I'm Not An Alcoholic, I'm Just A College Student

I'm Not An Alcoholic, I'm Just A College Student

You'll find no party-girls here.

When I first began the college process, my family and friends were all very proud of me.

But I noticed that I started getting a lot of the same messages, repeated over and over to me by every over-concerned, only half-joking family member.

“Don’t go to college and become a party girl!”

“Don’t go to college and start drinking!”

“Don’t go to college and party all the time!”

Their intentions were pure, but after a while, it began to wear on me.

I found a text conversation between me and my mom recently, back from when all this was going on. In it, I talked to her about how these comments were somewhat irritating.

Didn’t they know me well enough that I wouldn’t waste my hard-earned education on getting wasted?

Did they not remember that they’re talking to a girl who’d rather watch youtube videos in her pj’s with her best friend than go out on a Friday night?

Don’t they realize that I’m mature?

To me, my irritation stemmed from what I saw as a lack of trust in my own sense of responsibility, something that I greatly pride myself on and have worked hard to develop.

My mom, however, being the voice of reason, put my irritation aside. She reminded me that it was like a ritual to warn new college students of the dangers of partying.

A rite of passage, even.

That got me thinking, after finding those text conversations again, why it is that our culture does that. I know myself, I know my boundaries, and I know what kind of temptations I am more likely to give into — I know that I am not a partier.

So why is it that people nowadays feel compelled to pretend like I am, just because I’m leaving the nest?

Do we not trust our college students?

All of us, especially those of us currently in college, have heard the stories of kids getting wasted and terrible things happening to them. That doesn’t mean college kids will stop drinking. The stories may become a lingering fear in the back of our minds, but the social aspect of it does not change.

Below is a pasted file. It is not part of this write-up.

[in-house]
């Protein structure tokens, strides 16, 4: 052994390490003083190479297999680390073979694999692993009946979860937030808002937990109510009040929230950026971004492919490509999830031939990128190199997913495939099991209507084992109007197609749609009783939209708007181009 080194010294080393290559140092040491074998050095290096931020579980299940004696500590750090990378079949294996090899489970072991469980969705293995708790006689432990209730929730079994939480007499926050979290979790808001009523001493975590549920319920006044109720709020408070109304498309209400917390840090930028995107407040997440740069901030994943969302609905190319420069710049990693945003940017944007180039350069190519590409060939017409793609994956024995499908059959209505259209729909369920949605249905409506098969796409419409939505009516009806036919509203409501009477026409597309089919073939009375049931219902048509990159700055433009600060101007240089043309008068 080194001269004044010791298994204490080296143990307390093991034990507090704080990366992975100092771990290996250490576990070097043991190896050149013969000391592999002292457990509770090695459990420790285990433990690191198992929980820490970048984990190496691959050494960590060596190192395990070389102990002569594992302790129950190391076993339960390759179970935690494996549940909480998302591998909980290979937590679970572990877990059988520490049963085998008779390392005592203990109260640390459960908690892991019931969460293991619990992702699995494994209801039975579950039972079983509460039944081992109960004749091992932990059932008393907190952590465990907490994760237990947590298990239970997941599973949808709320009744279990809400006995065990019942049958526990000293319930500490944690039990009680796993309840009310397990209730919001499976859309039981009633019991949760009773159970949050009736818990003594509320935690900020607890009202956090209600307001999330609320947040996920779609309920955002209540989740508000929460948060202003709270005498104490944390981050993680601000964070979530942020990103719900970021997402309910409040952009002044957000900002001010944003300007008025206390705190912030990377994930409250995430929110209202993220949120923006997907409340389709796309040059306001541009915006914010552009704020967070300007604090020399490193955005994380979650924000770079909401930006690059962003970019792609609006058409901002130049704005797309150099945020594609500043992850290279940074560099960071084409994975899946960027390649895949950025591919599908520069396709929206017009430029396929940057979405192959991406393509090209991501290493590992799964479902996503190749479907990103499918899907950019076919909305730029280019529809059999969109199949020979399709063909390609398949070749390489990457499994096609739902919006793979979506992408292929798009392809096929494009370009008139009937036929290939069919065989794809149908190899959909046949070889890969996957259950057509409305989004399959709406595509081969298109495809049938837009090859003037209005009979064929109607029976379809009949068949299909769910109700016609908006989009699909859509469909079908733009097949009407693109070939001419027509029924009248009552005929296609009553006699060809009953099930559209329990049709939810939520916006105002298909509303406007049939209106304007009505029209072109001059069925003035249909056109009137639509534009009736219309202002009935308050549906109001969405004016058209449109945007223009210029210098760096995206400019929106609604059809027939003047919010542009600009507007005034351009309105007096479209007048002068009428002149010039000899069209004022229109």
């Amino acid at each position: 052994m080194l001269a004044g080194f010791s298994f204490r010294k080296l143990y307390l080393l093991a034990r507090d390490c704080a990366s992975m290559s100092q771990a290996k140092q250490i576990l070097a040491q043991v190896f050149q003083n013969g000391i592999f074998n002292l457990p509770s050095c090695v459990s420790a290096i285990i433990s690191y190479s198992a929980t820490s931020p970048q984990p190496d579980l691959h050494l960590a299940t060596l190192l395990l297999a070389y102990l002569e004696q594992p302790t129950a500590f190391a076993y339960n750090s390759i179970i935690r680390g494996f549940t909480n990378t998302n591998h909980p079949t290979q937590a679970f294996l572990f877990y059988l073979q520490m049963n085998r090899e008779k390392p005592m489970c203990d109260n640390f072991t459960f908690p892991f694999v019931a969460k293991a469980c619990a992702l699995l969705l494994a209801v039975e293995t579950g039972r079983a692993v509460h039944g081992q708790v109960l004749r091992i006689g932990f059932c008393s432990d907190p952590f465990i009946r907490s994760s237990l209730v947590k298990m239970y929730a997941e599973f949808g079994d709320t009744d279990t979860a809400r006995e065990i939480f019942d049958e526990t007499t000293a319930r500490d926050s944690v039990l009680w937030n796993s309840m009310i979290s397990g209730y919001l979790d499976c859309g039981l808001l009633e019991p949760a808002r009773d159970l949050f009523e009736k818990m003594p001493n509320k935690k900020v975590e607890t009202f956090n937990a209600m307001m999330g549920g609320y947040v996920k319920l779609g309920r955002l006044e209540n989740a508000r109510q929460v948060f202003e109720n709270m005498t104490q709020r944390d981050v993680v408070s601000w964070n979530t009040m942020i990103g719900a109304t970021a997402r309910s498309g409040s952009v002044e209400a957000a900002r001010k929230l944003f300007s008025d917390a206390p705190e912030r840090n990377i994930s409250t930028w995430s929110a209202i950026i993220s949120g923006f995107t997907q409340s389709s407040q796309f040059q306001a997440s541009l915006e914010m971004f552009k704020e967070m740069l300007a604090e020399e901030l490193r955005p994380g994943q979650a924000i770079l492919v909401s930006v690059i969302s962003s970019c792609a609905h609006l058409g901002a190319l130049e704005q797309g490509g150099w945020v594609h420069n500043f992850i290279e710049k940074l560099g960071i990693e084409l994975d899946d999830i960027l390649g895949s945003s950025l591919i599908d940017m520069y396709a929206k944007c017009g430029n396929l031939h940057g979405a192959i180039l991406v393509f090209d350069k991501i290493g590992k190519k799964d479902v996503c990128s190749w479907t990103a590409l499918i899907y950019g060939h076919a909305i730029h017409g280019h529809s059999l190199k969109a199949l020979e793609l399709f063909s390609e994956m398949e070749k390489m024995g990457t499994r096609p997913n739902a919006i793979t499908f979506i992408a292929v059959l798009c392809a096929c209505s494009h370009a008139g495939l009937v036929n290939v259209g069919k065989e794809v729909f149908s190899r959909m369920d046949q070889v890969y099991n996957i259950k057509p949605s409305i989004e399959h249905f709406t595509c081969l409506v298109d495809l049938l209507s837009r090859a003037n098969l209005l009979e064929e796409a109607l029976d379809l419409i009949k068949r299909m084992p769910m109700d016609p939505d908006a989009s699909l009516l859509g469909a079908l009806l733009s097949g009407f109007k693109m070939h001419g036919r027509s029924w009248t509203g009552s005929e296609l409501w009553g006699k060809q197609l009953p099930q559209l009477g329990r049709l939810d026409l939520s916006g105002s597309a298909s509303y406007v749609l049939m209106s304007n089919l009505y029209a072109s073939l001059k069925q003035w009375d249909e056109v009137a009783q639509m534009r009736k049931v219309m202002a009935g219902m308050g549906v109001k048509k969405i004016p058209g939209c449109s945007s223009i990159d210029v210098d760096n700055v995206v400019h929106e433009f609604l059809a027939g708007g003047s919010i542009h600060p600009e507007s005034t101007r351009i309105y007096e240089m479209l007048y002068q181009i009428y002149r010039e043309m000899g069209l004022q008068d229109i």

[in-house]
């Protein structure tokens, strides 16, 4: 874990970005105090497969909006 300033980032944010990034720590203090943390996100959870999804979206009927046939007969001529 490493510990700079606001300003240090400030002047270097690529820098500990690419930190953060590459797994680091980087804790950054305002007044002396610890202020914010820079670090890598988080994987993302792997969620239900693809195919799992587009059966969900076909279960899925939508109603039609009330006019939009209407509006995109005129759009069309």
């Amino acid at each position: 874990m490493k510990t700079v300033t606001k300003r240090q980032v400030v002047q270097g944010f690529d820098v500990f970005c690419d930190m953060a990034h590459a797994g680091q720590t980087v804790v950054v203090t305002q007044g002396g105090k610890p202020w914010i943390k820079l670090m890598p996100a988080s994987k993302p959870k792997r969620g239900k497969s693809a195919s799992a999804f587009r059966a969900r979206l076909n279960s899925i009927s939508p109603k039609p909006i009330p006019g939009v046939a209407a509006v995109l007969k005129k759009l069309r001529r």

College students aren’t going to stop drinking, and that’s just a fact of life. Whether or not they’re responsible for it, though, is another matter.

Parents have every right to be worried about their children when they go off to college.

College is scary and difficult, and at times may even seem impossible.

But parents should also feel comfort in the knowledge that they’ve raised their child to be a responsible adult, and come to terms with the fact that their kid is now, indeed, an adult. There shouldn’t have to be that second-guessing, that worry gnawing at them that their child will be one of the stories colleges love to scare students into submission with.

I know my family means well, and I appreciate their concern for my wellbeing now, but I’d also like to tell families everywhere that a little trust means so much more than you’d think it does.

I’m not a partier, not one prone to being out on a Friday night, nor am I an alcoholic in any sense of the word. I’m just a college student, and there’s no room for us to grow into the best version of ourselves if someone is always stepping in front of the sunlight.

The concern is welcome, and I’ll admit sometimes justified, but still. A little trust might be justified too, don’t you think?

Cover Image Credit: Alexia Darnell

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You May Have Worn The Prom Dress With Him, But I Get To Wear The Wedding Dress

You had him in high school, but I get him for the rest of my life.

High school seems like the best time of your life when you are in it. You think that all of your friends will be with you until the end, and that you will end up with whoever you are dating your senior year. For very few, that might just be the case. For all others, that is far from true.

You thought that you would marry your boyfriend and you thought that everything would work out how you had always imagined. I don't blame you though. He's great. You wanted everything with him, but you were just not right for him.